SUNRISE, Fla — Pittsburgh Penguins coach Mike Sullivan couldn’t help himself. He laughed as he shared how Patric Hornqvist attacked water bottles on the bench with his stick. Sullivan even acted it out for the media. Captain Sidney Crosby chuckled and said he had too many great memories of playing with Hornqvist. Some he could share, and some he couldn’t.
The Florida Panthers are honoring Hornqvist during their game with the Penguins Friday night at American Bank Arena.
To a man, the Penguins adored the player and their friend who scored one of the most iconic goals in Penguins history when he chipped the puck off Nashville Predators goalie Pekka Rinne in the final minutes of Game 6 of the 2017 Stanley Cup Final. The goal broke a scoreless tie and delivered a second consecutive Stanley Cup to the Penguins.
You can read PHN’s Penguins postgame story from the arena that night, as former Penguins defenseman Ian Cole told Pittsburgh Hockey Now, “(Hornqvist) is the craziest son of a gun — but in the best way possible.”
The red goal light flashed on behind the net with 1:35 remaining in the game. Hornqvist stood against the glass, both arms raised in victory as teammates raced to celebrate with him.
“The goal he scored in Nashville was vintage Patric Hornqvist. I remember it like it was yesterday,” Sullivan began. “It was a Justin Schultz wrist shot that went off the backboard, and (Hornqvist) was at the net like he always is — making it miserable for the goalie. And he bangs one in off the side of the net.
“And those are the types of goals that he scored. I think 98% of the goals he ever scored came within a foot and a half of the paint. That was the brilliance of his game … and to see the emotion on his face when he scored (the Cup-winning goal) was amazing. He’s an incredible person and just such a huge part of those teams.”
Teammates said that Hornqvist was so emotional after scoring the goal that he was unable to take another shift until Carl Hagelin scored an empty net goal moments later.
Hornqvist is a one-of-a-kind human being. He also had a near-perfect internal timer. He didn’t necessarily like dealing with the media but would dutifully chat after practices and often stood for teammates in bad times. At exactly 90 seconds, he would wrap up his answer with “Thanks, guys,” and leave.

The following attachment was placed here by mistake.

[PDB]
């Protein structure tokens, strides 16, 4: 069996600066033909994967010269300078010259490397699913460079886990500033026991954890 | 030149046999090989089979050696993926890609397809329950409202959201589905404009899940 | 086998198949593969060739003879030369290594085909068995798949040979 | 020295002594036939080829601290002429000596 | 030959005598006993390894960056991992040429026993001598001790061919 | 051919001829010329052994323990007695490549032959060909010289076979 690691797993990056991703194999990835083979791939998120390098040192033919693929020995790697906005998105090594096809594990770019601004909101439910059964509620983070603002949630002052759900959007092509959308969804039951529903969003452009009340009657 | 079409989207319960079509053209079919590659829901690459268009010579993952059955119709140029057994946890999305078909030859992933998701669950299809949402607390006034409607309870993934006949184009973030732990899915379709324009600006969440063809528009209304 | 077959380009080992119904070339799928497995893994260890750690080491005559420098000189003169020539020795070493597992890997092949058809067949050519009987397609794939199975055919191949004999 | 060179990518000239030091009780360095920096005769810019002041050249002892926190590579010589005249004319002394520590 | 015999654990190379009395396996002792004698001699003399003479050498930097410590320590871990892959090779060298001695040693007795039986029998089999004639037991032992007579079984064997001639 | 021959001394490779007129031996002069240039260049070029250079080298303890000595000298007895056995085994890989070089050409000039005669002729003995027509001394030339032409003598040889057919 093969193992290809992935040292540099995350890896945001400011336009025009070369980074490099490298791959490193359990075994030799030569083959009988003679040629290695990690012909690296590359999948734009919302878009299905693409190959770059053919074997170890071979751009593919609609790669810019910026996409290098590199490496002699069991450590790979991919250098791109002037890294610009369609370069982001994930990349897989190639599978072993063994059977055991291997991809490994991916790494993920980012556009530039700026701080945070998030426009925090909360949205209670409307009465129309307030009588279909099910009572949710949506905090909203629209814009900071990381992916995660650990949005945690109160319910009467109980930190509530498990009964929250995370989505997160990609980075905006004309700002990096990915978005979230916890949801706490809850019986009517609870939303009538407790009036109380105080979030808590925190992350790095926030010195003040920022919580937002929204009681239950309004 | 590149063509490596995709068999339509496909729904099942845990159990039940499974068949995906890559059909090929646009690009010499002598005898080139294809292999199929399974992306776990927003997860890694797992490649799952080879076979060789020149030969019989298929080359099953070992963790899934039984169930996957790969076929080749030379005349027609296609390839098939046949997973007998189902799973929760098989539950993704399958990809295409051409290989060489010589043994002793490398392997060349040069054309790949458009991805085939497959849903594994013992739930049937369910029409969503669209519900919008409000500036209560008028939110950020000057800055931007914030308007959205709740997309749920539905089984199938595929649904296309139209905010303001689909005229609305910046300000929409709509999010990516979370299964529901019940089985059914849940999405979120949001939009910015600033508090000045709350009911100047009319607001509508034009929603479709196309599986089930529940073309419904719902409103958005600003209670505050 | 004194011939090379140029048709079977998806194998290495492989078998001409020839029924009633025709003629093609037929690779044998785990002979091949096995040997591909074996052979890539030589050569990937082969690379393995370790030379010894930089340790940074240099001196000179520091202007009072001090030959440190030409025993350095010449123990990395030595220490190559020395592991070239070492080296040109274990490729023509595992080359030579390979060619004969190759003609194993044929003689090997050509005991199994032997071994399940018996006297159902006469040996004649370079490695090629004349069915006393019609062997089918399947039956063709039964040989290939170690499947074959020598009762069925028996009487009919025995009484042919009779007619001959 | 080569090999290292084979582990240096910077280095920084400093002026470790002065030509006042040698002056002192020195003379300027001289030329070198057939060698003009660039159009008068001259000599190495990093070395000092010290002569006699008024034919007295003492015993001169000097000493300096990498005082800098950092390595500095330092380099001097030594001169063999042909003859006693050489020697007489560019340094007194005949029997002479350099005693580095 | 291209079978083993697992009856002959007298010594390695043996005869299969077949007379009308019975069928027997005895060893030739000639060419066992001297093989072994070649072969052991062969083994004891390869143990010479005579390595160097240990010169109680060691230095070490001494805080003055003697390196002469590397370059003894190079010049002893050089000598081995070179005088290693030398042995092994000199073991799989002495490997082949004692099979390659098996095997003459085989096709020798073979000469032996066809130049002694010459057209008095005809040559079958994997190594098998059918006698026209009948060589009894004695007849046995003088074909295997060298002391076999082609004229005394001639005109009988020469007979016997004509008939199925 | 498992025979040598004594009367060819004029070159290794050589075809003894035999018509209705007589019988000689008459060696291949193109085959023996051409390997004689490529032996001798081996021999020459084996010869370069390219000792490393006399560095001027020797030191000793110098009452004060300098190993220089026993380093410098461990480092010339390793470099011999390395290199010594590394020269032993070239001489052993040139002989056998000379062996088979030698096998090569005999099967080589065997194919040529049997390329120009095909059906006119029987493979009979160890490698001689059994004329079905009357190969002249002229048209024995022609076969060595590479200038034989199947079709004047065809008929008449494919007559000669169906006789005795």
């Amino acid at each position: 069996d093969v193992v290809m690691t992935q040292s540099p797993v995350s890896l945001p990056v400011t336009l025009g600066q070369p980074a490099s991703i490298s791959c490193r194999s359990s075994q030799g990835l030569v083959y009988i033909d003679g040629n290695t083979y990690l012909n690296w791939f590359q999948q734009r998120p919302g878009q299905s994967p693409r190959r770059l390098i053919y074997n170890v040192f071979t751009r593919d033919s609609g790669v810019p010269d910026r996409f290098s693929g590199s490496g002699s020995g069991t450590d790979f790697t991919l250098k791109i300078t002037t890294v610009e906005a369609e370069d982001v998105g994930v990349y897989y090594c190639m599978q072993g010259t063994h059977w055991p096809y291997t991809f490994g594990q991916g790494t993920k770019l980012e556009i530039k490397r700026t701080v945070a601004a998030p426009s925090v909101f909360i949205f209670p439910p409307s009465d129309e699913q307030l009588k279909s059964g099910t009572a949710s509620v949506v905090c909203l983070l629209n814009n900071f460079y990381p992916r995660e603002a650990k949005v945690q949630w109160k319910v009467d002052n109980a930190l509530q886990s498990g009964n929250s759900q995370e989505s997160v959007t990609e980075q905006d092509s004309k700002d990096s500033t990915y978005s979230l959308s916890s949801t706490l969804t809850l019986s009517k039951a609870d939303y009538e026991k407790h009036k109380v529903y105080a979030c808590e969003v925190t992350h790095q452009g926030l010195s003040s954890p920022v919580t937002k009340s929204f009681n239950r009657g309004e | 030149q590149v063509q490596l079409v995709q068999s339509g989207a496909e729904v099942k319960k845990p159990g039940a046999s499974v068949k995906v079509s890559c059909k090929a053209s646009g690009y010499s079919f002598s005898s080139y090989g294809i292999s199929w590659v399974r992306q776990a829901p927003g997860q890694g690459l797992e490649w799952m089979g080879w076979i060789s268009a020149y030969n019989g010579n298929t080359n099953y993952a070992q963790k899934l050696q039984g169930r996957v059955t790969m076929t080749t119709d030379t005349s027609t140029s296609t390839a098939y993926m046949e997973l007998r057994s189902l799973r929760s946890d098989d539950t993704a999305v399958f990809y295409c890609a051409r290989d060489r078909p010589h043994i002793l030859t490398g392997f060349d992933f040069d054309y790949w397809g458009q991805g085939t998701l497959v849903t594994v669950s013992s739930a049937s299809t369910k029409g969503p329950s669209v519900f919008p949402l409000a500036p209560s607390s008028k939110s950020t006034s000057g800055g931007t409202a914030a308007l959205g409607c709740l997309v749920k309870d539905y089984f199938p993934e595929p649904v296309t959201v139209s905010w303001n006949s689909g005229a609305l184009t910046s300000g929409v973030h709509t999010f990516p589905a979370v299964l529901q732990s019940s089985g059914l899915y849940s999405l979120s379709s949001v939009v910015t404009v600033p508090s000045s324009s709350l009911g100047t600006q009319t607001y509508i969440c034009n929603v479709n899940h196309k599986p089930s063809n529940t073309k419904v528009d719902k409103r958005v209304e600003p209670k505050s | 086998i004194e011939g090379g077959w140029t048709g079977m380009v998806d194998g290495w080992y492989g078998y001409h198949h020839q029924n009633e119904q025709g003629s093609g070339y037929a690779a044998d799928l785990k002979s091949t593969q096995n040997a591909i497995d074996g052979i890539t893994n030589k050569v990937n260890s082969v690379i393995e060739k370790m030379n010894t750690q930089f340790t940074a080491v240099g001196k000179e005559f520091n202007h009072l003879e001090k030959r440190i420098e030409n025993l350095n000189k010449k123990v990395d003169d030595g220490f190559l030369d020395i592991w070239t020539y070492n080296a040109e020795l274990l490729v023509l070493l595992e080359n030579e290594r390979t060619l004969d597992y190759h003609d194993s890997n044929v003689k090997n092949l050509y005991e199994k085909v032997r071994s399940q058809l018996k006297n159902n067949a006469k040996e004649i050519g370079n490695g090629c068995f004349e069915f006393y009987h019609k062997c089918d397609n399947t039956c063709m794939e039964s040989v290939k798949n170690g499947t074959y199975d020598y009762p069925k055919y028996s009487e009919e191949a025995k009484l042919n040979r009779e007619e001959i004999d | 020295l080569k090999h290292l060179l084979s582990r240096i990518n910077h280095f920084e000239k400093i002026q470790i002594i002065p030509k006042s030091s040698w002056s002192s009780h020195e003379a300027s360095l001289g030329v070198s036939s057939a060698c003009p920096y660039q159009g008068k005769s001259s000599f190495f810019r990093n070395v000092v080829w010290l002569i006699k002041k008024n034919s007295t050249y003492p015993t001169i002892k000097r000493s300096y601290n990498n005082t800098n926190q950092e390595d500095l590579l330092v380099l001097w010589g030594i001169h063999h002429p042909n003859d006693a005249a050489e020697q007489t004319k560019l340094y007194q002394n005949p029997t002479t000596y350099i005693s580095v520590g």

It was 90 seconds. Every time (OK, sometimes, 88 or 89 seconds, but almost never 91).
Hornqvist would drop truths, uncomfortable or funny. He was blunt but true.
On the ice, Hornqvist was perhaps the greatest agitator to play the game in decades. He didn’t rely on “extra” legal or dirty plays to infuriate opponents. Instead, he drove them mad with constant and boundless physicality near the net. He was relentless.
“I kind of got a lot of (stories). I mean, just the amount of fun he brought every single day and night,” Crosby said. “Not anything specific, but there’s some I probably couldn’t really tell, or I don’t have time to tell — but you can tell by the way that everybody talks about him and the mark he’s left on every team that he’s played with. (You can tell) just kind the person that he is.”
Hornqvist was with the Panthers as a teammate but was unable to play during their extraordinary playoff run that concluded with a loss in the Stanley Cup Final last season. PHN had a chance to catch up with him during the Stanley Cup Final, and he was as energetic and engaged as ever.
Coach Paul Maurice and GM Bill Zito praised Hornqvist as one of the players who turned around the Panthers’ culture, promoting winning and accountability. After only two playoff appearances in the 21st century, the Panthers made the playoffs three straight seasons with Hornqvist, winning four series over the past two seasons.
“Just the energy that he brought, his work ethic. Obviously, he was tremendous for our team,” said Letang. “He brought such a different dimension, and he was the type of player that sacrificed his body and (went) in front and that’s not afraid of anything. And when things didn’t go our way, he would be a spark. He was good and off the ice. He was just a great guy who brought so much energy in the room, at the restaurant, on the bus, or the plane. So he’s always to be fun around.”
His five-year contract, originally signed with the Penguins, expired this summer, and the Panthers kept the player in the fold in a management capacity. Hornqvist is a scouting and development consultant.
What that means matters less than keeping Hornqvist around. For those stories that Crosby could tell and those that he couldn’t, the Panthers and Penguins are honoring Hornqvist Friday.
“That’s part of who he is as a person. You know, I just loved his passion for the game and his energy,” Sullivan said. “He would never accept anything but excellence from everybody. It always started with himself. And you know, he wasn’t afraid to stand up in the room when things didn’t go the right way or we didn’t live up to the standard that we all set for ourselves.
“He was one of those guys that carried that torch for us. I used to love his raw emotion.”